Insurance companies aren't people. But, otherwise, Mitt Romney's criticism of the Affordable Care Act is spot-on.
We’re only 10 days into 2012, yet I find myself today compelled to break my New Year’s resolution to abstain from responding to the various blips, bleeps, gaffes, and gobsmackers that will inevitably emanate from the ungoverned mouths of our many presidential candidates. I resolved not to respond every time Rick Santorum or Jon Huntsman or even President Obama says something wrong or misleading about the business of American healthcare, the Affordable Care Act (ACA), Medicare and Medicaid, etc. Don’t misunderstand: It’s not that I don’t care when someone wants to be president betrays a significant lack of understanding about how one-sixth of our economy works. It’s just that the presidential campaign figures to yield so much wrongness and demagoguery on healthcare that the sheer volume of it would overwhelm me if I tried to track it all.
But the current nonsense over Mitt Romney’s now-infamous “I like being able to fire people” remark has reached such a depth of dishonesty that it simply cannot go unaddressed. Every one of his Republican rivals is quoting him out of context, shamefully. Rick Perry made a ringtone out of it, for heaven’s sake.
Here’s the full quote, in context:
“I like being able to fire people who provide services to me. You know, if someone doesn’t give me a good service that I need, I want to say, ‘I’m going to go get someone else to provide that service to me.’”
He was referring to health insurance companies. Romney, who would like everyone to forget that he is the intellectual father of the ACA, was asking: Should you, as a patient-as a consumer-be able to fire your insurance carrier if you deem its premiums too high and/or services not good enough, and replace it with a rival carrier? And he was saying, Of course you should be able to do that.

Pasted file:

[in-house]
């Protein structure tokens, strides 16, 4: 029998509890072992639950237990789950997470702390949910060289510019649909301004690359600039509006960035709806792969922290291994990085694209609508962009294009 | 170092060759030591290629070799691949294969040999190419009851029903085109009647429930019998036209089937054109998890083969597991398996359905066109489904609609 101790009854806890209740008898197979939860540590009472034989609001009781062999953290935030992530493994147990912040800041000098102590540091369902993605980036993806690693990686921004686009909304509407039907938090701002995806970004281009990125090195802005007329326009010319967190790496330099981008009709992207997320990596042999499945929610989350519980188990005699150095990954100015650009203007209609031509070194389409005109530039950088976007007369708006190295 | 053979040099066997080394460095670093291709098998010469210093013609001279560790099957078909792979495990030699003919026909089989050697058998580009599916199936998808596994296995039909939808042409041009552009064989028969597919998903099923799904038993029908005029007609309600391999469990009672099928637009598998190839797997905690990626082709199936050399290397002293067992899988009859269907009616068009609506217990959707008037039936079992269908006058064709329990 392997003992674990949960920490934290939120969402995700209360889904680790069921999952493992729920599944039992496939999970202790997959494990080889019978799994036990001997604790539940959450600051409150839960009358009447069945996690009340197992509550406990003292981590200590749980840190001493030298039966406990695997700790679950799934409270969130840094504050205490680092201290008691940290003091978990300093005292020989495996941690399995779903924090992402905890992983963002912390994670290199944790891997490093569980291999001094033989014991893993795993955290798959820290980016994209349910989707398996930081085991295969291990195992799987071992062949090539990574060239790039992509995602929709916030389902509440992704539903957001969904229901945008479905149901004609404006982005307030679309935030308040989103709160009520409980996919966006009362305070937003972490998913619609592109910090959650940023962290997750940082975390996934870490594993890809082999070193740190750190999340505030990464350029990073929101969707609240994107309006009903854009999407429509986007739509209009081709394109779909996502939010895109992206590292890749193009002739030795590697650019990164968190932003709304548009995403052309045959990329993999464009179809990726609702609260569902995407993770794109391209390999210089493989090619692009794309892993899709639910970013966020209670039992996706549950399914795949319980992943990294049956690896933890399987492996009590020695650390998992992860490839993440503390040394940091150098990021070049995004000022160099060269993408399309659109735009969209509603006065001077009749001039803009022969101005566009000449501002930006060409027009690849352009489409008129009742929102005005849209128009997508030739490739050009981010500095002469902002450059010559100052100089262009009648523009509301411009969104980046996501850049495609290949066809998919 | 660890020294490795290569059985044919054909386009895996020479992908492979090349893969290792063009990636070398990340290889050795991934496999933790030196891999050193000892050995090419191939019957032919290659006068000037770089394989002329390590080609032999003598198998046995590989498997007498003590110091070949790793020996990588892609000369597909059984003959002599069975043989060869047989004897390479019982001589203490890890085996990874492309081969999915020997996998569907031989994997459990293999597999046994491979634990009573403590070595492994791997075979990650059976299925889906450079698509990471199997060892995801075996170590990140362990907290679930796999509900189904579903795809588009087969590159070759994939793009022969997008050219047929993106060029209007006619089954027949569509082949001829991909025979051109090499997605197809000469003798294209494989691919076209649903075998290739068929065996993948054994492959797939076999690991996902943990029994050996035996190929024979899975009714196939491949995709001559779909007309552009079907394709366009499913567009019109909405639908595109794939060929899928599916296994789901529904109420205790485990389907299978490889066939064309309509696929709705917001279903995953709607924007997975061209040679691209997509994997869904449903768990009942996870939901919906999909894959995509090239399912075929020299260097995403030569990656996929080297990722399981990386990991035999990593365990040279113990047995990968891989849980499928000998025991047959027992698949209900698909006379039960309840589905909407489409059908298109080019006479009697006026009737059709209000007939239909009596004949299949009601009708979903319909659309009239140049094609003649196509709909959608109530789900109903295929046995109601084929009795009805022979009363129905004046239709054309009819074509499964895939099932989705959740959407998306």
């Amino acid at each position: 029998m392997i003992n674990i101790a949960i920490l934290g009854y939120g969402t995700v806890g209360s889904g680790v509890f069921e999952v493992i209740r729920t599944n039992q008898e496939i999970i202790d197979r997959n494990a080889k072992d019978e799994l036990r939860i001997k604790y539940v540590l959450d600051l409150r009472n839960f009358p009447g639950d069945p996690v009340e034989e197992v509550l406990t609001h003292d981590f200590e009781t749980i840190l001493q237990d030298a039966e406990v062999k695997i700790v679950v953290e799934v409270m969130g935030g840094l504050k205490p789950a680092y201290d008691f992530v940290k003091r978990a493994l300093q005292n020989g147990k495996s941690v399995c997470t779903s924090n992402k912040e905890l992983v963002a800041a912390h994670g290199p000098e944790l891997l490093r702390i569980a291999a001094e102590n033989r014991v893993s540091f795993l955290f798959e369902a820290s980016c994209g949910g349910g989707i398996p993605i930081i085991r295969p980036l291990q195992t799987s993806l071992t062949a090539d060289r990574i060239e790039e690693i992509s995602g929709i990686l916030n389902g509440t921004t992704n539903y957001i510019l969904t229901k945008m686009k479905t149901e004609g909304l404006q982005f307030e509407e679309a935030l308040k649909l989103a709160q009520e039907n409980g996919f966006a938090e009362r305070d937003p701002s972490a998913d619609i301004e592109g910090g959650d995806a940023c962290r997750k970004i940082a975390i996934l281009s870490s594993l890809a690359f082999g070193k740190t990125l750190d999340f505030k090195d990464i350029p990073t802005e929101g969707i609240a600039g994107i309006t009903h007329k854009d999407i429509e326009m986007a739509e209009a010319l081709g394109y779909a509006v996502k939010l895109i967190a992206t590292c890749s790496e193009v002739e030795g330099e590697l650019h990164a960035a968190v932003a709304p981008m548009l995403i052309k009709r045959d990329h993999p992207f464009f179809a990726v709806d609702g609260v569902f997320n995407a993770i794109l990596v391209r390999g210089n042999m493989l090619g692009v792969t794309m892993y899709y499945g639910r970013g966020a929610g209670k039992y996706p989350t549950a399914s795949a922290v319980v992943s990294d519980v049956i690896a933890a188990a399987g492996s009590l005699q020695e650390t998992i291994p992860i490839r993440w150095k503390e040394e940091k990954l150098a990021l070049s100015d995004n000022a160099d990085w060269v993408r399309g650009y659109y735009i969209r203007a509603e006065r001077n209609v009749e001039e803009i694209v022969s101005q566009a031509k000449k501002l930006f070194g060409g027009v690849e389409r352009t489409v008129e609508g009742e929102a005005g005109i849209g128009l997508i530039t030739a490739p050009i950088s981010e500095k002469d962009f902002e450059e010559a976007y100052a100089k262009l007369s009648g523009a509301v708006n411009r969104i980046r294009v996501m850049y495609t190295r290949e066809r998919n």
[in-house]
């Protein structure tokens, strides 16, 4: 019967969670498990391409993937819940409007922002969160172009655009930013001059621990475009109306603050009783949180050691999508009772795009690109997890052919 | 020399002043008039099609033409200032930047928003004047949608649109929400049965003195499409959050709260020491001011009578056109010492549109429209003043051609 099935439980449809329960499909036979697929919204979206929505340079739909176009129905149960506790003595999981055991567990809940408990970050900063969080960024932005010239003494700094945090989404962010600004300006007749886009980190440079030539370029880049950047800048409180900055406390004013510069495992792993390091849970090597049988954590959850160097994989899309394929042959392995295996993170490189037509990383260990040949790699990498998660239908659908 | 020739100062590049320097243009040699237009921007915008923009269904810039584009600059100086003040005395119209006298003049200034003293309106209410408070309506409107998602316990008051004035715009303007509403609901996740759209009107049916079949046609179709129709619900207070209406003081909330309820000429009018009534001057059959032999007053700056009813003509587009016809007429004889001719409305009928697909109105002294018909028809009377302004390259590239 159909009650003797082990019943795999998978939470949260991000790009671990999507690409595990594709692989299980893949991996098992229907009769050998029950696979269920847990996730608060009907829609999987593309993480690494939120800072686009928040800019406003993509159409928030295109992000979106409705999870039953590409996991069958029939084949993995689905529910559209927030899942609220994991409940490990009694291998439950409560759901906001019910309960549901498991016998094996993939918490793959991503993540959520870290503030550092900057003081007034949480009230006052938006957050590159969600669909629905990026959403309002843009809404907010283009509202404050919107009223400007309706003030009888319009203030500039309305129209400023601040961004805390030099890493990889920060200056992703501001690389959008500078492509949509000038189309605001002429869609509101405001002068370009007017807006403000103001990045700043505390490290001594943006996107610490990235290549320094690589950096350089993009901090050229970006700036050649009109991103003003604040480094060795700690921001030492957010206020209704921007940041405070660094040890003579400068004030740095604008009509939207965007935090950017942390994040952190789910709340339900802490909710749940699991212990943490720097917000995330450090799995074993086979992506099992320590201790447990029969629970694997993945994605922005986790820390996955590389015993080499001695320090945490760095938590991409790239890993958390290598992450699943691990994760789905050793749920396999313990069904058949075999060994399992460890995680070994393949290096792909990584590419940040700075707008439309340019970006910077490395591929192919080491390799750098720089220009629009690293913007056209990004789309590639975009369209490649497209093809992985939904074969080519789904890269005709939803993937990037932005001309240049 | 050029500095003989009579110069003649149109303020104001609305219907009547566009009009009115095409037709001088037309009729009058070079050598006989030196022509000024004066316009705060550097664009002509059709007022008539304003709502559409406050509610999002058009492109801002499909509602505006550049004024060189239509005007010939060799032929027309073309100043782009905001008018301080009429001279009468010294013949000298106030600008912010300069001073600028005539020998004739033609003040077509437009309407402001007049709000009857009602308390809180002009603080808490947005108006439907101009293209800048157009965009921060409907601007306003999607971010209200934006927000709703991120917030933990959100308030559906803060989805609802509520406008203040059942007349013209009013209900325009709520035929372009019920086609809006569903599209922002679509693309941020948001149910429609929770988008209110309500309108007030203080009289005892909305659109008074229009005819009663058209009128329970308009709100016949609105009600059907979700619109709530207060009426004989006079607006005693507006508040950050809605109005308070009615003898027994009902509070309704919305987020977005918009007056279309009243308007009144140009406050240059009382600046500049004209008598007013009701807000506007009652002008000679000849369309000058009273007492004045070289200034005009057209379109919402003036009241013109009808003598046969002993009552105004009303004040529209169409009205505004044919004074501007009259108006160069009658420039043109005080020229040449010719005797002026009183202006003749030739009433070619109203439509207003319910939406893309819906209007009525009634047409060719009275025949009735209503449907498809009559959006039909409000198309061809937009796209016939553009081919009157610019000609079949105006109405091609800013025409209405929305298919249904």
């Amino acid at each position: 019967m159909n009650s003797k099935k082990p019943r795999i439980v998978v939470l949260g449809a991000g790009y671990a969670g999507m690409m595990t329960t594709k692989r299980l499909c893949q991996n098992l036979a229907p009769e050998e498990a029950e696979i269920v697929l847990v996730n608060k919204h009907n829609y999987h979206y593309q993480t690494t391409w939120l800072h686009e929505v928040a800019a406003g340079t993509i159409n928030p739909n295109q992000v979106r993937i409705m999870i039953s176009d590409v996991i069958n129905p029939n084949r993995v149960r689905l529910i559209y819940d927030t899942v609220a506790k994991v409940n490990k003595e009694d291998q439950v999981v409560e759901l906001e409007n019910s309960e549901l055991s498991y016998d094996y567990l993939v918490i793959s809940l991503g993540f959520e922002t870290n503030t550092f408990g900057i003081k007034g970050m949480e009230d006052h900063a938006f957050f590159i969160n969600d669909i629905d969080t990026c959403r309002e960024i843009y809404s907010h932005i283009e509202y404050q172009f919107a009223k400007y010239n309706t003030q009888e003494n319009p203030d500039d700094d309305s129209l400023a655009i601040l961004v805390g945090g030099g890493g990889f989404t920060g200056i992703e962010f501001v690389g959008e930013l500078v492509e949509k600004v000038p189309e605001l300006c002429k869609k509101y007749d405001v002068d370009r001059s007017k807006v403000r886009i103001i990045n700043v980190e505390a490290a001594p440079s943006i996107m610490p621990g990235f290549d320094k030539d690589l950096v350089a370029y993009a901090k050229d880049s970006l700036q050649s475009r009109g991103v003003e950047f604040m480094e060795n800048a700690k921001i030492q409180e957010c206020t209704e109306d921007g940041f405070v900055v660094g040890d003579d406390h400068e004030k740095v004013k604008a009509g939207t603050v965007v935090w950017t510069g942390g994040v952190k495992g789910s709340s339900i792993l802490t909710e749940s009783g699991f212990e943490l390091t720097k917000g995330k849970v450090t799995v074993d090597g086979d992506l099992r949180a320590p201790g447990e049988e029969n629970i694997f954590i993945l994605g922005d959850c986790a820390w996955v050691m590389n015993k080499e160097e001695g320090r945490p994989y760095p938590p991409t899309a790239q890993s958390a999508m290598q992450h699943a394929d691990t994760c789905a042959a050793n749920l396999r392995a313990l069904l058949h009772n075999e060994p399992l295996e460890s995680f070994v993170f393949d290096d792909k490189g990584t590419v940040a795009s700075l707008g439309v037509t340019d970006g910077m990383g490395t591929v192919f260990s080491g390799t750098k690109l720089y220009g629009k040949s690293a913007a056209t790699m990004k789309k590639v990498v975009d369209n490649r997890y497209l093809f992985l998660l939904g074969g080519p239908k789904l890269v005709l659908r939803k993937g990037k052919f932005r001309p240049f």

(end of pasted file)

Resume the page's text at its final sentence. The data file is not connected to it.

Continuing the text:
And who would argue with that?
No one. That’s why the criticism of him is based not on the merits of what he said, but on the inaccurate portrayal of what he said (that he literally enjoys firing people), or on the fact that his poor choice of words made him vulnerable to being misquoted.
Romney was also pointing out, rightly, that the ACA limits (and for millions of Americans, altogether eliminates) this most basic of consumer choices. Even as it requires every American to purchase insurance, the ACA excludes from the state-based insurance exchanges (where people can compare plans and choose one) anyone whose employer already offers its workers health insurance. People in that situation (which is to say, most people with steady jobs at companies with more than 50 workers, outside of retail and fast food) would simply be required to purchase whatever insurance option is offered by their employer (provided the option meets federal standards). And since most employers offer their workers one insurance choice, people working in those companies would have no choice at all.
Look, I’m no Romney fan. He’s stiff, dull, robotic, and seemingly lacking in any core convictions other than his conviction that Mitt Romney should be president. I saw his speech after the Iowa caucuses and wondered if it had been written by a greeting card company. (“I love America. I love the hymns of America. The amber waves of grain.”) Afterward, I thought: Are we 100 percent certain that Mitt Romney is not a cyborg sent from the future to enslave Americans by capturing control of our political system?
But his criticism of the ACA is perfectly valid and exactly correct. Romney’s mistake is failing to discern the difference between a person and a corporation. He’s made this mistake before, and by now you’d expect him to know better. Perhaps his programmers could work on that in time for Mitt 2.0.